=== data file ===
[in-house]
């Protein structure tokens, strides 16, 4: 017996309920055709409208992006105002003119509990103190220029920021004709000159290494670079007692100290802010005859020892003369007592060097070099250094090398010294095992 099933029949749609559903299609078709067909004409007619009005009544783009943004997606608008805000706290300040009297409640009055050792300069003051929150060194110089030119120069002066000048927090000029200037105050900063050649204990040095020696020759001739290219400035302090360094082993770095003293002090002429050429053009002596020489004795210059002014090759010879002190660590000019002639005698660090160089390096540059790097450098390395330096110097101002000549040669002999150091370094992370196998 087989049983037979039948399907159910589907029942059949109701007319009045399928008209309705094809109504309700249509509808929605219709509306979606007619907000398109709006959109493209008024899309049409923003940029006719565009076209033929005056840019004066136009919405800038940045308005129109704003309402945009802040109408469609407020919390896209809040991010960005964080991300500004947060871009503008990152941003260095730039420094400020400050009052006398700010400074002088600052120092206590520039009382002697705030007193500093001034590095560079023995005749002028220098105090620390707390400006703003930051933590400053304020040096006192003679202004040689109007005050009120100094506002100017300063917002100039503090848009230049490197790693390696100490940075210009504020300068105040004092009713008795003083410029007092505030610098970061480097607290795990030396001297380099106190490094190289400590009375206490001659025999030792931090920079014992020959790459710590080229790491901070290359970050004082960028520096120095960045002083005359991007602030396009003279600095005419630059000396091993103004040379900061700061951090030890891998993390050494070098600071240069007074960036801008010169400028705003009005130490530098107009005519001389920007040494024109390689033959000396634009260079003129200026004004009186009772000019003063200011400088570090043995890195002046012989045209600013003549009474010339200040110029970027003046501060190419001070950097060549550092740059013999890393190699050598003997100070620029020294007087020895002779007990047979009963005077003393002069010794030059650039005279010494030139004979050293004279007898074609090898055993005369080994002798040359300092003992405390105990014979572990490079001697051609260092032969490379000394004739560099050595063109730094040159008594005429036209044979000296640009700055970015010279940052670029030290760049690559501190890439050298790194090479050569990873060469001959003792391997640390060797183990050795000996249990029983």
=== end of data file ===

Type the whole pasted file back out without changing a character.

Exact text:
[in-house]
């Protein structure tokens, strides 16, 4: 017996309920055709409208992006105002003119509990103190220029920021004709000159290494670079007692100290802010005859020892003369007592060097070099250094090398010294095992 099933029949749609559903299609078709067909004409007619009005009544783009943004997606608008805000706290300040009297409640009055050792300069003051929150060194110089030119120069002066000048927090000029200037105050900063050649204990040095020696020759001739290219400035302090360094082993770095003293002090002429050429053009002596020489004795210059002014090759010879002190660590000019002639005698660090160089390096540059790097450098390395330096110097101002000549040669002999150091370094992370196998 087989049983037979039948399907159910589907029942059949109701007319009045399928008209309705094809109504309700249509509808929605219709509306979606007619907000398109709006959109493209008024899309049409923003940029006719565009076209033929005056840019004066136009919405800038940045308005129109704003309402945009802040109408469609407020919390896209809040991010960005964080991300500004947060871009503008990152941003260095730039420094400020400050009052006398700010400074002088600052120092206590520039009382002697705030007193500093001034590095560079023995005749002028220098105090620390707390400006703003930051933590400053304020040096006192003679202004040689109007005050009120100094506002100017300063917002100039503090848009230049490197790693390696100490940075210009504020300068105040004092009713008795003083410029007092505030610098970061480097607290795990030396001297380099106190490094190289400590009375206490001659025999030792931090920079014992020959790459710590080229790491901070290359970050004082960028520096120095960045002083005359991007602030396009003279600095005419630059000396091993103004040379900061700061951090030890891998993390050494070098600071240069007074960036801008010169400028705003009005130490530098107009005519001389920007040494024109390689033959000396634009260079003129200026004004009186009772000019003063200011400088570090043995890195002046012989045209600013003549009474010339200040110029970027003046501060190419001070950097060549550092740059013999890393190699050598003997100070620029020294007087020895002779007990047979009963005077003393002069010794030059650039005279010494030139004979050293004279007898074609090898055993005369080994002798040359300092003992405390105990014979572990490079001697051609260092032969490379000394004739560099050595063109730094040159008594005429036209044979000296640009700055970015010279940052670029030290760049690559501190890439050298790194090479050569990873060469001959003792391997640390060797183990050795000996249990029983």